Tuesday, April 28, 2009

The Sagamore Saga.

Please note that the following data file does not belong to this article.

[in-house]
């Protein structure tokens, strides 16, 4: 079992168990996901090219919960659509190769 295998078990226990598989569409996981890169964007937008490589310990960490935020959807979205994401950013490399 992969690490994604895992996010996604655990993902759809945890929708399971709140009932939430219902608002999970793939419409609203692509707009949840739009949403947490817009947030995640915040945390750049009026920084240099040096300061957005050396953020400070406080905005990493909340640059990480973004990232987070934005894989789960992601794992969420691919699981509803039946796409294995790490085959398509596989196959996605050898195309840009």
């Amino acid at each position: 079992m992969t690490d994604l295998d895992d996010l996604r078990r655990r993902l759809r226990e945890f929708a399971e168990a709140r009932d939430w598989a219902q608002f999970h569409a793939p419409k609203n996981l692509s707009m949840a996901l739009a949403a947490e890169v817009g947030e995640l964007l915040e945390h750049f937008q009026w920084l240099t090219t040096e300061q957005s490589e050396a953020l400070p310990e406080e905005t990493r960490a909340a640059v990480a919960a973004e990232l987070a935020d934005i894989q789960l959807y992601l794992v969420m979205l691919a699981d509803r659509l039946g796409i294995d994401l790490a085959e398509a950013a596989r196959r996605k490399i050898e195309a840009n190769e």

Seven-year-0ld Billy’s Uncle Sagamore in Charles Williams’ The Diamond Bikini (Simon & Schuster, London, 1956) is quite a character. As usual, I happened to have this gem of a book lying unread for years in one of my cupboards. What a treat it is. First of all, this (to me) unknown mystery writer has a great knack for story telling. Secondly, he uses Billy, the son of Sam Noonan. an itinerant race course tout, to tell it. This makes the narrative rip-roaringly hilarious because Billy recounts every shenanigan of his uncle with a straight face without understanding the deviousness behind it. Sagamore has a genius for making money without doing an honest day’s work. He sells moonshine, runs the gambling racket and even the whorehouses in the nearby town in the Deep South of the US of A in the early fifties. What’s more, he does it while claiming to be always cooperating with the law and manages to duck out of every confrontation with the Sherif, whom he calls "Shurf", unscathed. When a nightclub singer - and the star witness in a gangland killing - takes refuge on his farm and then goes missing in the wilderness wearing nothing but a diamond-studded g-string, he masterminds a whole carnival around the search for her and literally mints money. The law finally catches up with Sagamore who is incarcerated for a long, long time. In the jail too, he organises all sorts of money-making rackets until the thoroughly disgusted jailor and the State Governor conspire to have him pardoned claiming a mistrial. It’s a laugh riot.